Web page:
The Innocence Project—aimed at vindicating the wrongfully convicted—asked researchers at the American Chemical Society (ACS) meeting in Philadelphia, Pennsylvania, this week to help improve forensic science techniques.
“It’s still a Wild Wild West out there in forensic science,” attorney Justin McShane, who works with the Pennsylvania Innocence Project and serves as co-chair of the ACS Division of Chemistry and the Law, told Nature. Despite efforts to improve the practice and application of forensic methods, including a 2009 report by the US National Research Council and a bill currently in the US Congress, major concerns remain about the field’s reliability and accuracy.
According to Innocence Project co-founder Peter Neufeld, forensic science is a major part of many of the cases the project investigates, having used DNA evidence to free close to 300 imprisoned people. In addition to supporting the bill in Congress, he called on the chemists at the meeting to “make forensic science more about science and less about law enforcement.”
Neufeld is not alone in his concerns. At the meeting, Boise State University geneticist Greg Hampikian, director of the Idaho Innocence Project, admitted to nightmares about the flaws in forensic investigations that can lead to false verdicts, such as the convictions of Amanda Knox and Raffaele Sollecito that were overturned in 2011 due to possible contamination of DNA evidence. And Frederick Whitehurst, a chemist and former investigator for the US Federal Bureau of Investigation, said that the underlying bias in the system—resulting from the pressure on crime-lab techs to support the police or prosecutor suspicions—is compounding the problem.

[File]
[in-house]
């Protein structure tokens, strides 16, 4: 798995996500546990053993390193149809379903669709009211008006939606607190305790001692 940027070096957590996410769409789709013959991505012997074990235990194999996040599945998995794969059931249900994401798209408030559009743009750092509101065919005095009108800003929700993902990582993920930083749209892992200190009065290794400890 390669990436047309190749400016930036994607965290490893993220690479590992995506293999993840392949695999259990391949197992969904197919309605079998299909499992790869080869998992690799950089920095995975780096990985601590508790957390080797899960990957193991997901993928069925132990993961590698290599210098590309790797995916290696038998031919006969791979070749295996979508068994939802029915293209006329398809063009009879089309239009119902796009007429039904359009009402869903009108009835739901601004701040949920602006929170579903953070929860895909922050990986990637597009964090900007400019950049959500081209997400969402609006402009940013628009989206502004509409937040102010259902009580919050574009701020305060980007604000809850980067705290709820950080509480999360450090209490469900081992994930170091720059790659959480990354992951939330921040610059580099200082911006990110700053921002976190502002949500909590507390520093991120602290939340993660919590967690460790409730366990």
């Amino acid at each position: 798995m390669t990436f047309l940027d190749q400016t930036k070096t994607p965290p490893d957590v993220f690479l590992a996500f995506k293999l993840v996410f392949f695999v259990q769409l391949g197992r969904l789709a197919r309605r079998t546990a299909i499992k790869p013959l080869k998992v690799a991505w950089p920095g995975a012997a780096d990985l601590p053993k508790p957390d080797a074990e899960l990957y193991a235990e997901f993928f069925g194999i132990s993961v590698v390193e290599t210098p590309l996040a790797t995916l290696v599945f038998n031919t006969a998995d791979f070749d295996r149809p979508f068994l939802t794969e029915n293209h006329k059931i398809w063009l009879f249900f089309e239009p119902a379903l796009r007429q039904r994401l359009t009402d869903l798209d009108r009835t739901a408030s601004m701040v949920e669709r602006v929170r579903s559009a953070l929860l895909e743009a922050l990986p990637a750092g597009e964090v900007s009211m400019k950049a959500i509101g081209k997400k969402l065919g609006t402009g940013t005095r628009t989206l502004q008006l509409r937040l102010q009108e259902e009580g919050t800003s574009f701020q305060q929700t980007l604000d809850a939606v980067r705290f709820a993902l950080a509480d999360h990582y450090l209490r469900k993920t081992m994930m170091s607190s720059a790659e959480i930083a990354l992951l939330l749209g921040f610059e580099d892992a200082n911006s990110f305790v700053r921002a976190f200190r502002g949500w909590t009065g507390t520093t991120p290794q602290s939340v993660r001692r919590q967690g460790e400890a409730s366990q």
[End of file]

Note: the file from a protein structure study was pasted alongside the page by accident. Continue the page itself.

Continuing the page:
As scientists develop more sensitive techniques to detect ever smaller amounts of DNA, Whitehurst added, contamination concerns are only going to go up.
Also at the meeting, convicted-then-freed felon Ray Krone, who spend 10 years in prison for murder before DNA testing proved his innocence, said: “I had never been in trouble in my life. They put me on death row. This could happen to you. I'm calling on the ACS to get more involved in forensic science.”